2G auction delay hits India's telecom market

Government dithering over organizing spectrum auction and enacting supportive policies not helpful in bringing clarity and sustainability back to telecom industry, analysts say.
Written by Swati Prasad, Contributor on

The lack of urgency within India's government to resolve the allocation of 2G spectrum issue by fixing the reserve pricing is a blow to its credibility and will hamper the development of the local telecommunications industry, state analysts.

Since February this year, when India's Supreme Court canceled 122 2G licenses due to alleged graft during A Raja's time as telecom minister, the Empowered Group of Ministers (EGoM) led by Finance Minister Pranab Mukherjee has failed to determine how the auction would proceed.

The Supreme Court had tasked the local telecom regulator, the Telecom Regulatory Authority of India (TRAI), to recommend how the auction should be organized and the reserve pricing for spectrum, and had set Jun. 2 as the auction date. However, the deadline was later pushed back to Aug. 31, yet the EGoM has not decided on issues around reserve price, eligibility of buyers and spectrum bands to be sold off.

These developments prompted Kamlesh Bhatia, research director at Gartner, to suggest that the ministers will petition the court for another extension.

Another observer, Romal Shetty, said the indecisiveness of the EGoM is hurting the government's image and standing. The executive director and head of telecom at KPMG said: "The market has taken a hit in terms of credibility in policymaking."

He added that telecom licenses can be seen as a government document and foreign investors are brought into the country to develop the industry based on these licenses, so there is a pressing need to resolve the spectrum licensing issues.

The government needs to provide clarity on policy matters such as reserve pricing before these investors can decide how to proceed and whether they want to participate in the auction, he said. If the auctions do not take place on the stated data, then it does not augur well for the telecom industry in India.

"The telecom industry is a hugely outsourced one. It hires call centers, IT solutions providers, network providers, etc. Everyone has made huge investments, which stands affected," Shetty said.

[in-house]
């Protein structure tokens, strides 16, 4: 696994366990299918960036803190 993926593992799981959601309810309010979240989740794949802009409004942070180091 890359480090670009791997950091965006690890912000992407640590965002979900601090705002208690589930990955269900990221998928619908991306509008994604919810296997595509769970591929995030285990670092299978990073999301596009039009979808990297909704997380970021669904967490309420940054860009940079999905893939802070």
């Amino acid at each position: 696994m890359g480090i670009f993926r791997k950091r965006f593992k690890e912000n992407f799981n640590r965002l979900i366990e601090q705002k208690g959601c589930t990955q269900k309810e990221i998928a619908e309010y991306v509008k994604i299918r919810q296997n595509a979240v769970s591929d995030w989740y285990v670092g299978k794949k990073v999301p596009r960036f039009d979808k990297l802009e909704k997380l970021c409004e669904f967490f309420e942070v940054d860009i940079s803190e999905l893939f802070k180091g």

Some of the new telecom entrants in the India market may even exit the scene totally pending the final auction guidelines, added Praveen Bhadada, director of market expansion at Zinnov Management Consulting.

High base price to impact tariffs
TRAI had earlier recommended a base price range between INR 36.2 million (US$646,848) and INR 144.8 million (US$2.6 million) per megahertz (MHz) of airwaves. The government stands to gain INR 7,000 billion (US$25 billion) by 2014 through the spectrum license auctions, but telcos have opposed the recommendations.

Mohammad Chowdhury, leader of telecom at PwC India, said the company's assessment puts the recommended base price impact on calling cost per minute in the range of INR 0.24 and INR 0.28. In bigger cities, the additional cost can go up by INR 0.90.

"We believe that operators are unlikely to have further capacity to absorb such cost increases. Therefore, we may see significant tariff increases should TRAI's reserve price be accepted by the government, and operators' enthusiasm to participate in the auction will dampen," Chowdhury said.

Long-term detriments to innovation
Chris Perera, Asia-Pacific senior director of spectrum policy and regulatory affairs at GSMA, noted that telecom is an innovation-driven industry, and the trade body fears that a high base price will curtail investments in developing India's mobile infrastructure.

Furthermore, the higher costs might prevent operators from rolling out services to the remote parts of the country, Perera noted.

Gartner's Bhatia agreed, saying: "If the operators' money is sapped due to high reserve prices, you will see very little innovation in the market."

The GSMA estimates that India will become the second-largest mobile broadband market globally--after China--with 367 million connections by 2016.

Chowdhury said growth has slowed in the past two years though, and a return to past growth levels will require the uptake of new services such as data. And his cannot be done with supportive policies.

"All industry players would like normalcy to return to the policy environment for continued industry growth," he said.

Swati Prasad is a freelance IT writer based in India.

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